And they're getting them. Lots more laws on abortion! Some of them quite nutty. (The people at RH Reality Check do a good job of keeping up with the fetus fetishizing lawmakers in the US.)
Where to start?
How about Georgia? You may remember that a billboard campaign there linked abortion to genocide. Yeah, yeah, you've heard that one before, but wait, the Georgia campaign specifically links abortion to black genocide.
Well, now they have a brand spanky new law enshrining that idiocy.
Last week, the Georgia Senate gave sanction to a bizarre, destructive and racially condescending conspiracy theory. By a 33-14 vote, it approved a bill that purports to outlaw the attempted genocide of black Americans through abortion.
Under the bill’s language, a health care provider could be convicted of a felony and sentenced to up to 10 years in prison for performing an abortion “with the intent to prevent an unborn child from being born based upon the race, color, or gender of the unborn child or the race or color of either parent of that unborn child.”
Until approval of SB 529, the dumbest legislation to pass the House or Senate this year had been a bill to outlaw forced implantation of microchips in human beings, which also passed the Senate. However, while it may rival the genocide-by-abortion bill in terms of weirdness, the microchip bill was at least largely harmless.
The abortion bill, on the other hand, puts the state Senate on record as endorsing the claim that black Americans are being targeted for elimination by health care providers. That’s absurd and flat-out wrong.
In Nebraska, where you might recall they are trying to outlaw abortion because of the unfounded claim of fetal pain, they've come up with another doozy.
Before an abortion, women are to be screened for 'potential post-abortion problems'. Well, what's wrong with that, you wonder?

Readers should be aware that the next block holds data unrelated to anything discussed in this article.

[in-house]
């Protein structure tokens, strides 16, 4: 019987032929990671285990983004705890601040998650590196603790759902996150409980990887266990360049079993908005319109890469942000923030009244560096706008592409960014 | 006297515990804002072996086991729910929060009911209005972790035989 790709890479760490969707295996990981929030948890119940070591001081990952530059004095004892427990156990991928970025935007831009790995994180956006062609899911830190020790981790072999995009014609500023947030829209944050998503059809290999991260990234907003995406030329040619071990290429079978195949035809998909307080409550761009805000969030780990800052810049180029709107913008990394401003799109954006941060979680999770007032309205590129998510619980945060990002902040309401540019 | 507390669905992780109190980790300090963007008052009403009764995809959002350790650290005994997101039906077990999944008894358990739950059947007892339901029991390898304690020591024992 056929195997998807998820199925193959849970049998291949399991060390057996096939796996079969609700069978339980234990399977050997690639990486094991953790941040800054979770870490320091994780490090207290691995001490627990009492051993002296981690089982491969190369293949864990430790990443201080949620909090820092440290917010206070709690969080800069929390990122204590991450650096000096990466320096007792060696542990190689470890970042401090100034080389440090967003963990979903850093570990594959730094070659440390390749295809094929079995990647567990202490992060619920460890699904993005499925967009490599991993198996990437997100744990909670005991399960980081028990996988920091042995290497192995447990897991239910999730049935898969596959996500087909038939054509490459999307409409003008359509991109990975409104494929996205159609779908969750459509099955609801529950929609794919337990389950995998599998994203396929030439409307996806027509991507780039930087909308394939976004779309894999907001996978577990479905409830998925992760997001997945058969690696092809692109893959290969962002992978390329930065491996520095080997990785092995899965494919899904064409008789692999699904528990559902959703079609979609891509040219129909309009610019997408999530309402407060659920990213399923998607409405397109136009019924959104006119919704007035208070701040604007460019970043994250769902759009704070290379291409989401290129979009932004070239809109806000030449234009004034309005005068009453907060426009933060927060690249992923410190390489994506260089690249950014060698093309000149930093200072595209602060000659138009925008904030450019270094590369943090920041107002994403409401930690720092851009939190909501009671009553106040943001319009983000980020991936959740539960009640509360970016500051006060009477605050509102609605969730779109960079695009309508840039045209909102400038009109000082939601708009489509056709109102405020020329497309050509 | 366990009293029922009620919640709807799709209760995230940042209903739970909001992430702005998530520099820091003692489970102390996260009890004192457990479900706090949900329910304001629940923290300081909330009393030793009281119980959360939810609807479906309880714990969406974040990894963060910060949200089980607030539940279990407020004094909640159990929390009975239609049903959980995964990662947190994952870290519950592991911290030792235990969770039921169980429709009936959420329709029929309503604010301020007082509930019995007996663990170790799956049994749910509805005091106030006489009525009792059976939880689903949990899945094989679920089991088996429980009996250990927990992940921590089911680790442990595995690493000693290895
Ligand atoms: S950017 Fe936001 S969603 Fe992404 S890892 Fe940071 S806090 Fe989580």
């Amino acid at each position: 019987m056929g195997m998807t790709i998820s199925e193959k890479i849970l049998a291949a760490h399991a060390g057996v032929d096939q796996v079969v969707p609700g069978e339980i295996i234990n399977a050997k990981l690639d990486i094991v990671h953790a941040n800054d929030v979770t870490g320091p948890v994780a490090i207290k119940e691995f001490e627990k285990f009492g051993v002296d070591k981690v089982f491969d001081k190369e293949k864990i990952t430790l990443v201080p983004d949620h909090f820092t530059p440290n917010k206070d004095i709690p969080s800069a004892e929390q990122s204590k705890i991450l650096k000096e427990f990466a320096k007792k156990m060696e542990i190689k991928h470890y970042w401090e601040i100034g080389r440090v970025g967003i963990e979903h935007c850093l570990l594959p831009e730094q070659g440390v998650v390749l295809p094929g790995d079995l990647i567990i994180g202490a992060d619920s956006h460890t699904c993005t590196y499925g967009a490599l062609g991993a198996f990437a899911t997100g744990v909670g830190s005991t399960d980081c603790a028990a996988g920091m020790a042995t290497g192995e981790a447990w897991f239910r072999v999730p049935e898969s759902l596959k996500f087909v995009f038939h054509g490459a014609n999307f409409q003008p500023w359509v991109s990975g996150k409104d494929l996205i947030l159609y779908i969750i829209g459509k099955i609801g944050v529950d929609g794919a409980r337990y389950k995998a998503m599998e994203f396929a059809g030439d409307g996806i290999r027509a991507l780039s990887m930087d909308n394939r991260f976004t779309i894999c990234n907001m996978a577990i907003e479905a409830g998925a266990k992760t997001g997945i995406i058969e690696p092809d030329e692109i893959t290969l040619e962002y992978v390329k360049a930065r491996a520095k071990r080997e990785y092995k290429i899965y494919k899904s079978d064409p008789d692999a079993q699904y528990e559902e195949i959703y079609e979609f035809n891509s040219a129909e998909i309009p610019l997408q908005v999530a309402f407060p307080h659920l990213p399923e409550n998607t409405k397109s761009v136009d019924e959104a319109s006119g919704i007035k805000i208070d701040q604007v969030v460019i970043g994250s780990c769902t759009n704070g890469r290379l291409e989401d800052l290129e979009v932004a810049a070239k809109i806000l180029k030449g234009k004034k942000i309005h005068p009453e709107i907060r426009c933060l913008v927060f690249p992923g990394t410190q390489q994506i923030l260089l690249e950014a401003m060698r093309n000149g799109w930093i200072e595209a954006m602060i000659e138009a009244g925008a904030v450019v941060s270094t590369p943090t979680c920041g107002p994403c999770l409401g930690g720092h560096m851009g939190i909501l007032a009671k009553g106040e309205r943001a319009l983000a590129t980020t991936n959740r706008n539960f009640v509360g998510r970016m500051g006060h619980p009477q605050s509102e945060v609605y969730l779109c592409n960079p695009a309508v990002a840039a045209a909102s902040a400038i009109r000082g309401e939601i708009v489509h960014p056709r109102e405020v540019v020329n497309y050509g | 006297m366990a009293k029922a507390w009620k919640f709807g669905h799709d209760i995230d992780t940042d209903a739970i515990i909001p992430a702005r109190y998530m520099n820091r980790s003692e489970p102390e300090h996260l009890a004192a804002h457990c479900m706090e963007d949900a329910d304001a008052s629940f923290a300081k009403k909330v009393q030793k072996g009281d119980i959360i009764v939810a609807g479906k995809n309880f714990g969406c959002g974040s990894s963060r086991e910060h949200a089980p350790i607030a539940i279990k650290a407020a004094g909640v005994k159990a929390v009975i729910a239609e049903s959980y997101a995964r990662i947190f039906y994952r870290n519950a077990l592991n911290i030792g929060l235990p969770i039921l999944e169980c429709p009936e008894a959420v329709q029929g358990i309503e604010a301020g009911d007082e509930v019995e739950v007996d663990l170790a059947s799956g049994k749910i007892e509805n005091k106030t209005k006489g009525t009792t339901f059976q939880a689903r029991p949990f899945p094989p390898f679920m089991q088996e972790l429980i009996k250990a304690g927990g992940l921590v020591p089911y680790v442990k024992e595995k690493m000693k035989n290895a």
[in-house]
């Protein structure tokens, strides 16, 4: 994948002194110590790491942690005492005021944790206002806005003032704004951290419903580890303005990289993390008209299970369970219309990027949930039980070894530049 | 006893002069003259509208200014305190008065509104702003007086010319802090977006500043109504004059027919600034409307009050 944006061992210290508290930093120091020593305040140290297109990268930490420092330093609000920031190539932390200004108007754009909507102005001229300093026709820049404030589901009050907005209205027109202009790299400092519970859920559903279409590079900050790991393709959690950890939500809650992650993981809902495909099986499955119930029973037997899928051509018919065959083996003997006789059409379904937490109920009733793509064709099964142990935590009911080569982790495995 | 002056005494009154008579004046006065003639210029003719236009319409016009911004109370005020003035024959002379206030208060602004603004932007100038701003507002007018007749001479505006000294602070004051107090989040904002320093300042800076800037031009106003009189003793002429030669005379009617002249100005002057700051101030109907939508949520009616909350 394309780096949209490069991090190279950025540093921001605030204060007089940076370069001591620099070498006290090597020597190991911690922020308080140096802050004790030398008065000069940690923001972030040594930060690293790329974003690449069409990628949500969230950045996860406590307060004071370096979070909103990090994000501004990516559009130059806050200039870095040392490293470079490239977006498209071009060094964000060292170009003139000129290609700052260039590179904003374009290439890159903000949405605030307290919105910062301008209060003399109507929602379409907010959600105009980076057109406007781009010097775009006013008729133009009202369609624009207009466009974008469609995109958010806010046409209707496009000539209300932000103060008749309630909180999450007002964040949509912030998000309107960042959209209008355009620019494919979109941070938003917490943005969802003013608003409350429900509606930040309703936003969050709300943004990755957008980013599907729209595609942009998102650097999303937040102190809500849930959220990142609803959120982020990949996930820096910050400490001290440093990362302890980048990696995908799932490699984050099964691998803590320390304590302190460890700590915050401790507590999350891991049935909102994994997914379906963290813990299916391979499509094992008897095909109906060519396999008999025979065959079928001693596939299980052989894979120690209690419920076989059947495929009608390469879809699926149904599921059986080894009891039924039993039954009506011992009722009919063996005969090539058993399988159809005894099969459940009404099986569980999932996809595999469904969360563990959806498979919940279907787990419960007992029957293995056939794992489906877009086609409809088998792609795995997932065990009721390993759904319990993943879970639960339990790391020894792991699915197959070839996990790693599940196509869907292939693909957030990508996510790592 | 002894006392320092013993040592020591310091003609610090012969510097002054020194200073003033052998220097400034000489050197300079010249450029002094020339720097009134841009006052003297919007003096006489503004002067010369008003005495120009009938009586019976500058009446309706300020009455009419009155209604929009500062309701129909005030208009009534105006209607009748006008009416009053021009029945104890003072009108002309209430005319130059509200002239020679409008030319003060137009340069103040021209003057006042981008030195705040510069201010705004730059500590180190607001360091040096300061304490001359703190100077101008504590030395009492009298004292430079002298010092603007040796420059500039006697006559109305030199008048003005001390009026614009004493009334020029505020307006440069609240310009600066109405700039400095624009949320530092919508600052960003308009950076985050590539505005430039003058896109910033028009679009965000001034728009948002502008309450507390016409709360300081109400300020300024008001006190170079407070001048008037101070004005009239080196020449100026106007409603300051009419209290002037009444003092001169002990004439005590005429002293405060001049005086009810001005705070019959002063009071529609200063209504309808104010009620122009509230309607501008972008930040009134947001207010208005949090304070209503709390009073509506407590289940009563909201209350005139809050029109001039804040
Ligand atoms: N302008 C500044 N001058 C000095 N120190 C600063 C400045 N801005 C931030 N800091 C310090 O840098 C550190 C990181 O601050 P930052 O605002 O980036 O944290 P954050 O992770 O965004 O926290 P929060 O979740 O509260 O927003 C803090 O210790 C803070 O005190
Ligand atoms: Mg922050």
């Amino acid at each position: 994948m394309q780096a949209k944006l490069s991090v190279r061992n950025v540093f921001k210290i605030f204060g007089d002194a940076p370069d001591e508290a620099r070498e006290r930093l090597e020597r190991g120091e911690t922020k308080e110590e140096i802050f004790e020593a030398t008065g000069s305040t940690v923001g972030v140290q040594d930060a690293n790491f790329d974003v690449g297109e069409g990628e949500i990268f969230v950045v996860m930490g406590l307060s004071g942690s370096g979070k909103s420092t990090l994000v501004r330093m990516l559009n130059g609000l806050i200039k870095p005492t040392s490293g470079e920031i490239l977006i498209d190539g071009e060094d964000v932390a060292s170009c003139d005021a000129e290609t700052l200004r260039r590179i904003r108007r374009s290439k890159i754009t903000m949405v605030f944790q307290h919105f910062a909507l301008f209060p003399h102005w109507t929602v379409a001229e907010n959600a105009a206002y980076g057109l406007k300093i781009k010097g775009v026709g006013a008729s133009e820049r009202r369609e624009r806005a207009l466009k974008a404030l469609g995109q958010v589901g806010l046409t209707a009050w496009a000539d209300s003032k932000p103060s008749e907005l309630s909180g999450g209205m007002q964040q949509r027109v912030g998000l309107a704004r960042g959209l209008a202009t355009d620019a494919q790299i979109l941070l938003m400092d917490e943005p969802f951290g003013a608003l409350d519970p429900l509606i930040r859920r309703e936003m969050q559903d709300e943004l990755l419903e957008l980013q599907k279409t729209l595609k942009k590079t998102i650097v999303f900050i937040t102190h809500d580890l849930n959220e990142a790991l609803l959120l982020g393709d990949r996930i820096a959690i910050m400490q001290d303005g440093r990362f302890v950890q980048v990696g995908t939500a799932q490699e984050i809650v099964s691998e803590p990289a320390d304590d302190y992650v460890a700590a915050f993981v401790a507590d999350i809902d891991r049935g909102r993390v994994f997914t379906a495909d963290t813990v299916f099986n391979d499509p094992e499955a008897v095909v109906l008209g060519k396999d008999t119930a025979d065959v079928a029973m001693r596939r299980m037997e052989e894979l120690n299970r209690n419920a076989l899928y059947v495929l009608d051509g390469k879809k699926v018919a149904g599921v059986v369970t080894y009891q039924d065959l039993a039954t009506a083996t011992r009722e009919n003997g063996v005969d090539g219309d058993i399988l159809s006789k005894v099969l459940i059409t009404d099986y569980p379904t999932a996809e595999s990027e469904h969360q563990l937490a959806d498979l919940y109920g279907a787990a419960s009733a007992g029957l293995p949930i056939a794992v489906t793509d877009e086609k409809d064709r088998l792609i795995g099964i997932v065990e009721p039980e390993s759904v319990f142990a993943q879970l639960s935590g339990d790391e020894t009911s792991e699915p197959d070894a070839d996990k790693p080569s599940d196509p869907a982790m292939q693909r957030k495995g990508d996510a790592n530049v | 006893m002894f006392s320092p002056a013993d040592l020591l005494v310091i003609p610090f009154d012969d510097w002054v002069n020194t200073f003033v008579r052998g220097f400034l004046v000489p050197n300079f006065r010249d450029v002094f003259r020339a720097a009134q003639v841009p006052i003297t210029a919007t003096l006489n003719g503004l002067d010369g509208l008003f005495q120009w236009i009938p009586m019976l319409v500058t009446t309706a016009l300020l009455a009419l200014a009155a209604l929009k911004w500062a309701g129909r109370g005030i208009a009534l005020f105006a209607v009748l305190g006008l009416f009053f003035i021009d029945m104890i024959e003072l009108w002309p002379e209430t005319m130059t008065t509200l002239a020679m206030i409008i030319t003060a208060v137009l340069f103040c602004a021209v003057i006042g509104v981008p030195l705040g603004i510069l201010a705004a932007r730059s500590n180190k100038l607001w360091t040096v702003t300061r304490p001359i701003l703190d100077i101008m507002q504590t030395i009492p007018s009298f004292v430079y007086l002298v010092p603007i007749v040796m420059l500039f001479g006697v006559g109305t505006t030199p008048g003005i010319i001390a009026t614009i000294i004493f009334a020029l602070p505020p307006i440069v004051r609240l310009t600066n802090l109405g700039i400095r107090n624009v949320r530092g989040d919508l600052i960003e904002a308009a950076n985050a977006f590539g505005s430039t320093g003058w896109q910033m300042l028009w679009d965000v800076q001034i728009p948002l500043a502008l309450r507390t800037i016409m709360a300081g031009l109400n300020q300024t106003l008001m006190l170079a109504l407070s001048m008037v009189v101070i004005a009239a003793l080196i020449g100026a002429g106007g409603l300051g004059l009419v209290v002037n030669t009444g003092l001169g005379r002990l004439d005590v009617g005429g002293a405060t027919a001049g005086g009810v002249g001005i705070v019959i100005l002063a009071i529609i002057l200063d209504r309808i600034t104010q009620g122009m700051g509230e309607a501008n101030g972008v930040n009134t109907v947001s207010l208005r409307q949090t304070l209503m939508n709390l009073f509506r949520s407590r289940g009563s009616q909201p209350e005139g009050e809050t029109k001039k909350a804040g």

Because the 'problems' they are concerned with are claims that abortion drives women insane.
Greg Schleppenbach of the Nebraska Catholic Conference said the bill doesn't call for drastic changes and would simply put pre-abortion medical consultation in line with normal medical practices in which patients are advised of risks.
"We're just saying that that if the abortion industry acknowledges risk factors exist, isn't it reasonable to screen people for them?" Schleppenbach said.
An official with the New York-based Center for Reproductive Rights said there was no connection between psychological problems and abortions.
The measure is in fact a drastic shift in abortion policy, added Jordan Goldberg, state advocacy counsel for the center, and the real intent is to establish a "vague and unconstitutional barrier" to abortions by scaring doctors who might perform them. Goldberg, who tracks abortion laws across the country, said she'd never seen anything like the Nebraska bill.
"I think there's a serious chance it will make doctors wary of performing abortions because they just don't know if they're complying with the law," Goldberg said.